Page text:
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Martha Martin, centre white shirt, mother of Chantel Moore, is consoled by family and friends during a healing gathering at the B.C. Legislature, in Victoria on June 18, 2020.CHAD HIPOLITO/The Canadian Press

Judith Kekinusuqs Sayers is the chair of the Nuu-chah-nulth Tribal Council. Ardith Walpetko We’dalx Walkem is the author of Expanding Our Vision: Cultural Equality & Indigenous Peoples Human Rights. Doug White III Kwulasultun is the chair of the First Nations Justice Council.

Cries for justice for Indigenous people killed by police or failed by the legal system are reverberating across Canada, from coast to coast to coast.

Chantel Moore and Rodney Levi were shot and killed by police in New Brunswick, only eight days apart. Brady Francis and Colten Boushie were killed and those who took their lives were acquitted. Tina Fontaine, Cindy Gladue, Everett Patrick – the names could fill a book.

It all adds up to a view that the justice and policing systems are fundamentally broken. The legal system is failing to hold accountable those who have killed Indigenous people. And it’s gone on long enough.

We need to pursue a new foundation for policing and the legal system that includes Indigenous peoples. The call for immediate action is one that all Canadians must share – but the change must be led by Indigenous people if we are to achieve real justice.

Government and police officials acknowledge the issue, but insist on continuing to investigate it – even as the recommendations of countless inquiries and commissions continue to sit ignored. Indigenous peoples, too, have solutions, many of them based in our laws, and we have already offered them in the past.

Notably, the Canadian government has failed to respond to the calls for justice of the Missing and Murdered Indigenous Women and Girls inquiry. Ms. Moore was killed after a “wellness check” on the first anniversary of that report being released, and so we carry the tragic knowledge that if these recommendations had been implemented, she might still be alive today.

These recommendations include the creation of a national Indigenous-led police oversight body, funded by Canada, with representation of all Indigenous peoples – one that also has broad investigative powers and accountability to the public. Right now, there is no such oversight role for Indigenous people, and without it we cannot have honest conversations about how systemic discrimination and institutional bias make Indigenous people unsafe in this country, especially from police.

We must establish a national protocol that sets minimum standards for all police investigations of serious violent crimes against Indigenous people. This would include special oversight for crimes against Indigenous women, children and two-spirited people, and include an accessible, trauma-informed and culturally safe mechanism to review case files and medical examiner or coroner reports where families question a loved one’s official cause of death.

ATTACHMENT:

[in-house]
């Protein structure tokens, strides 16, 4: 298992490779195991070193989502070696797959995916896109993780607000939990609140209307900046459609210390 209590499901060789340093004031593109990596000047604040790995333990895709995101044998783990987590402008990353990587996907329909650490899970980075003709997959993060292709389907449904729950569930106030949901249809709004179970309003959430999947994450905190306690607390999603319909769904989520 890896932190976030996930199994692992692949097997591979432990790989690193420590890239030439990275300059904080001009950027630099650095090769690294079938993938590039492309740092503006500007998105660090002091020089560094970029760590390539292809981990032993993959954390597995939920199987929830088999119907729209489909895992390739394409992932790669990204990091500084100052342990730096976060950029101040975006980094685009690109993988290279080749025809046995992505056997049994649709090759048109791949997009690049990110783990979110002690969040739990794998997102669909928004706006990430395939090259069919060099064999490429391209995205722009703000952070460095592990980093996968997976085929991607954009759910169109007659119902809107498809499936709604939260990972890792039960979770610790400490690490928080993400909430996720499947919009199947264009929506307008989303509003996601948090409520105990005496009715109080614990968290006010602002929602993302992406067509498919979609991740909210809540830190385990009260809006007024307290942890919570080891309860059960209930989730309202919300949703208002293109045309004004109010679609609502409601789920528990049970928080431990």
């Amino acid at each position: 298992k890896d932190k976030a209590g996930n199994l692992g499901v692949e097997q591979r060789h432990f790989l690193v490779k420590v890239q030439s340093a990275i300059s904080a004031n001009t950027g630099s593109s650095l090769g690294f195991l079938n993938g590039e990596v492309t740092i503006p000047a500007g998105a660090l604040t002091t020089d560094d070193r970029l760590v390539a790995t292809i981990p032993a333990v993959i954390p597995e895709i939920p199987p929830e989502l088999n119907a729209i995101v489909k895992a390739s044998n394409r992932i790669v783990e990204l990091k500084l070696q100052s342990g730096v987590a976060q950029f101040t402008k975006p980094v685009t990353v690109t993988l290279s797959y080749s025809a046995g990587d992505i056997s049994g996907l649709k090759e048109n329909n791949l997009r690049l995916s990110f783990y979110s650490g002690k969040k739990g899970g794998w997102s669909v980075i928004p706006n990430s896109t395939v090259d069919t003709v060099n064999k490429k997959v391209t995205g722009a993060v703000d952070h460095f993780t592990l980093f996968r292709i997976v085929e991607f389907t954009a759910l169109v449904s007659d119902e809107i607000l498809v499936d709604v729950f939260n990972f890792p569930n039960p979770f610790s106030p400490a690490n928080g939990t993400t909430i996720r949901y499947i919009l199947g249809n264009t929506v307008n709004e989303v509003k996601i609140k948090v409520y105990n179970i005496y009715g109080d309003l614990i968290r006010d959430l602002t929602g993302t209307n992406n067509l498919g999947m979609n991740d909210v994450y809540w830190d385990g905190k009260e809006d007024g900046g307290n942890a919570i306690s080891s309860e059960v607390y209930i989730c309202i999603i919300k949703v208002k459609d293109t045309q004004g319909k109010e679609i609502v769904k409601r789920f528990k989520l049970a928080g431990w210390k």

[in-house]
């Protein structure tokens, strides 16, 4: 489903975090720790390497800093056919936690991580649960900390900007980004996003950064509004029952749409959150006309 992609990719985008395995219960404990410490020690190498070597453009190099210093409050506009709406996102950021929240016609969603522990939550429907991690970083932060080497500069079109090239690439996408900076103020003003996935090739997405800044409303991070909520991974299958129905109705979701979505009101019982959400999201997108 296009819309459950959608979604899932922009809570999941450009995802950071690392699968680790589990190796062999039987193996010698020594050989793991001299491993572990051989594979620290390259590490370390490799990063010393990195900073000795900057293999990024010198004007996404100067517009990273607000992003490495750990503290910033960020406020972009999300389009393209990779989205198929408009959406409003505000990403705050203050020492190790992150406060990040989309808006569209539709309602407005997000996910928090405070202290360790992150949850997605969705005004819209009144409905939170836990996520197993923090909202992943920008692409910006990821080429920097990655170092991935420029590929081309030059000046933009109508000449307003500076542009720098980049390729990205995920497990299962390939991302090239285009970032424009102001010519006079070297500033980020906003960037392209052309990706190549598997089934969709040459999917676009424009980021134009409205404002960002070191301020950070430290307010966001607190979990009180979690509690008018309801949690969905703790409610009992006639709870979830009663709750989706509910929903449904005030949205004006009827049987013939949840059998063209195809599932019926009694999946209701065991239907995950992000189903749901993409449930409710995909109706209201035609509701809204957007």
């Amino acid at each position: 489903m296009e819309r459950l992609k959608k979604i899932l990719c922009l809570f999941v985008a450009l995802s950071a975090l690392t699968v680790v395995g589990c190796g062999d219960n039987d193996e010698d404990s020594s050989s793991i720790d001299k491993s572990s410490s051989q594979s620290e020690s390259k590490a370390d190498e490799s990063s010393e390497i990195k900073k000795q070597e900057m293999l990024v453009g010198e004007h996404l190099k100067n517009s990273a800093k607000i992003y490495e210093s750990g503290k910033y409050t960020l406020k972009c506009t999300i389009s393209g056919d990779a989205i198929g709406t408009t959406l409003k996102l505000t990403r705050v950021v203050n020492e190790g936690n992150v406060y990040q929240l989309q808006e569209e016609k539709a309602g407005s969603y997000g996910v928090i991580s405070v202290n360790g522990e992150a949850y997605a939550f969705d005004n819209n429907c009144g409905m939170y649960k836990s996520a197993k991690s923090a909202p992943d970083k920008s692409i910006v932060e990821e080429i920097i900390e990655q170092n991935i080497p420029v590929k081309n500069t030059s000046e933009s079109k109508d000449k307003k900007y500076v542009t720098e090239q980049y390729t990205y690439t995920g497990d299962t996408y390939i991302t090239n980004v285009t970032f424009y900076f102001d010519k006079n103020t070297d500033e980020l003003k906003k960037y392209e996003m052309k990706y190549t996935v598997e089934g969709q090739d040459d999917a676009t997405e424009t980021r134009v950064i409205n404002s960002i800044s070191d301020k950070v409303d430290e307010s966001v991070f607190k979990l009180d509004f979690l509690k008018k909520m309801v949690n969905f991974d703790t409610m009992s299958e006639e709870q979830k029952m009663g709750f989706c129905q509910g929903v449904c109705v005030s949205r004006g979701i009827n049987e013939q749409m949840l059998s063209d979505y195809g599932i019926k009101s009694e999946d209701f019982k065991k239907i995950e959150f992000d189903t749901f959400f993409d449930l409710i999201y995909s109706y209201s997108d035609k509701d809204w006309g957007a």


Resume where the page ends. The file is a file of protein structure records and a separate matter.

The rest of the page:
We must redirect funding from the federal Department of Public Safety to Indigenous justice and other services that actually increase community safety. Committing long-term, reliable funding to Indigenous justice initiatives that recognize Indigenous laws and their jurisdiction will begin to untangle the underlying social causes.

We must implement a multipronged de-escalation strategy and no-carry weapons policy for policing Indigenous communities and for calls involving Indigenous-identified individuals. This could involve multidisciplinary trauma-informed teams that include Indigenous people as first responders on “wellness checks.”

Human-rights codes across the country must be adjusted to include Indigenous identity as a protected ground, and to recognize that many of the problems we face stem from pervasive bias and the systemic dehumanization of Indigenous peoples.

Finally, creating Indigenous courts at all levels that reflect Indigenous laws, and the infrastructure that comes with this, is crucial. That means building Indigenous justice centres, justice-oriented diversion programs and alternatives to incarceration, as well as increasing Indigenous representation among judges, prosecutors, criminal lawyers, police and court staff. Gladue Reports, which can offer broader socio-historical context for an Indigenous person being sentenced to a crime, should be required; all Indigenous child-apprehension cases should have written documentation to lay out how Indigenous laws and cultural ways of keeping that child safe were considered.

These are immediate actions that can – and must – be taken. We don’t need to keep researching: As Prime Minister Justin Trudeau, Public Safety Minister Bill Blair and RCMP Commissioner Brenda Lucki have all acknowledged and countless inquiries have documented, systemic racism persists in Canadian policing and legal institutions. Now, we need to collectively listen to the recommendations that have been made, time and time again.

A National Indigenous Justice Summit is under way to advocate for immediate action and to elevate these issues to government for a response. It represents just another offering of how calls for change that are being heard across the country can be answered. Only then can we know justice has been achieved.

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